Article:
Salk Institute's Tony Hunter wins 2018 Tang Prize in Biopharmaceutical Science
LA JOLLA–(June 19, 2018) Salk American Cancer Society Professor Tony Hunter has been awarded the 2018 Tang Prize in Biopharmaceutical Science.
Hunter will share the prize of $50 million Taiwanese dollars (approximately $1.5 million US) equally with fellow cancer researchers Brian Druker and John Mendelsohn, who also share with Hunter a connection to UC San Diego. Hunter is a longtime adjunct professor at the university, Druker was an undergraduate and medical student there, and Mendelsohn was founding director of the UCSD Cancer Center.
The four biennial Tang Prize categories recognize and encourage original research and major contributions in biopharmaceutical science, sustainable development, sinology and law. The prize ceremony will be held in Taipei, Taiwan, on September 21, 2018, as part of a weeklong series of events that includes a laureate lecture and a question-and-answer forum with students.
"Although he is far too humble to think in these terms, Tony's seminal discovery in 1979 of a molecular switch for cancer was a defining moment for a thoroughly new era of life-saving cancer therapies," says Salk President Rusty Gage. "His body of work is a testament to the importance of basic science, and we are profoundly grateful that he made his scientific home at Salk and that his many research successes are being recognized with this important prize."
Hunter is known for his elucidation of a mechanism called tyrosine phosphorylation, which is a molecular switch that turns normal cells cancerous. The breakthrough led to a new type of cancer pharmaceutical, the tyrosine kinase inhibitor. This class of drugs has revolutionized the treatment of chronic myeloid leukemia with the game-changing therapy Gleevec, and also is of great benefit in several other forms of cancer. Hunter's work has led to a complete catalog of the 90 human genes that encode tyrosine kinases, over half of which have become targets for the development of drugs to treat cancer and other human diseases. Currently, 32 tyrosine kinase inhibitors are FDA approved for human therapy, with many more in clinical trials
"Cancer is a formidable foe and one of the most devastating diseases facing humanity, so we must be tireless in our efforts to defeat it," says Hunter. "I am honored to receive this award, which I share with the many other dedicated cancer researchers who have together contributed to the development of tyrosine kinase inhibitors."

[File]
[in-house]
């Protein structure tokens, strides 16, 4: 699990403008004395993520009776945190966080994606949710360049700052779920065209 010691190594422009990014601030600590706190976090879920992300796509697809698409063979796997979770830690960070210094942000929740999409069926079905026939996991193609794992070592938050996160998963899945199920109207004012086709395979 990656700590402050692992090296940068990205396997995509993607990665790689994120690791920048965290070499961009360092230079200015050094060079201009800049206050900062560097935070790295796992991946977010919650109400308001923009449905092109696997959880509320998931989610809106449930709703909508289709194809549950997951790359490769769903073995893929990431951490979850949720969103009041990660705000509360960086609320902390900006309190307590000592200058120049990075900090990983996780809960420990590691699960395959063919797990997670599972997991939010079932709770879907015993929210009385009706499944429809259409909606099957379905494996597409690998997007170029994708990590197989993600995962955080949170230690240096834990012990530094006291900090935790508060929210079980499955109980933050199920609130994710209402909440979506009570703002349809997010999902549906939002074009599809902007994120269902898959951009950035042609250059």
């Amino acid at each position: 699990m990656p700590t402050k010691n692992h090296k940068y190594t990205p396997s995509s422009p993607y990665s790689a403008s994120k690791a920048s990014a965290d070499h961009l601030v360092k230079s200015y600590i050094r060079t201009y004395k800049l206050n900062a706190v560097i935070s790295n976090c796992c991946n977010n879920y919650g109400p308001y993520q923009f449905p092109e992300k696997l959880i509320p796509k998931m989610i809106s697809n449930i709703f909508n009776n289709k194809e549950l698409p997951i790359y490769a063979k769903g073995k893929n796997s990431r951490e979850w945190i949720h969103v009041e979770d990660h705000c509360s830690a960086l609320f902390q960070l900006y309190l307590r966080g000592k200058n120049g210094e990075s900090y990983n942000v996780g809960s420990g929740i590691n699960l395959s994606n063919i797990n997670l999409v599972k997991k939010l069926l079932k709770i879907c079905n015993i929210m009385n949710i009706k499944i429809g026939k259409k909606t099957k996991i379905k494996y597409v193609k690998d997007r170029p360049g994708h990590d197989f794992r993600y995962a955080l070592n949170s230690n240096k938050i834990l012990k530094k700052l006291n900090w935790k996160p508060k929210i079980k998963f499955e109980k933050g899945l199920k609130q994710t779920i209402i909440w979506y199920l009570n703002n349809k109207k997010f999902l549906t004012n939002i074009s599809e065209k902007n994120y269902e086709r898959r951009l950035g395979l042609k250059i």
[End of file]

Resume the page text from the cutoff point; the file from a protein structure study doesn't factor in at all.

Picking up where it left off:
Hunter, who holds the Renato Dulbecco Chair in Salk's Molecular and Cell Biology Laboratory, also received the 2018 Pezcoller Foundation-American Association of Cancer Research Prize and, in 2017, the inaugural Sjöberg Prize for cancer research. Additionally, he is the recipient of the BBVA Foundation Frontiers of Knowledge Award in Biomedicine, the Royal Medal in the Biological Sciences of the Royal Society, the Wolf Prize in Medicine and the Gairdner International Award, among other prestigious honors. He is a member of the National Academy of Sciences, the National Academy of Medicine, the American Academy of Arts and Sciences, and the American Philosophical Society. Born in 1943 in Ashford, Kent, in the United Kingdom, Hunter is also a fellow of the Royal Society of London.
The Tang Prize was founded in 2012 by Samuel Yin, PhD, chairman of Ruentex Group and holder of several leadership positions at Ruentex Construction Group. Yin has long invested in philanthropy and education to create a positive force in society and build a better world. He established the Tang Prize to encourage the world's best and brightest, regardless of nationality or ethnicity, to dedicate themselves to innovative work in the prize's four fields to spur development, bring about positive change to the global community and create a brighter future for all humanity.
About the Salk Institute for Biological Studies:
Every cure has a starting point. The Salk Institute embodies Jonas Salk's mission to dare to make dreams into reality. Its internationally renowned and award-winning scientists explore the very foundations of life, seeking new understandings in neuroscience, genetics, immunology, plant biology and more. The Institute is an independent nonprofit organization and architectural landmark: small by choice, intimate by nature and fearless in the face of any challenge. Be it cancer or Alzheimer's, aging or diabetes, Salk is where cures begin. Learn more at: salk.edu.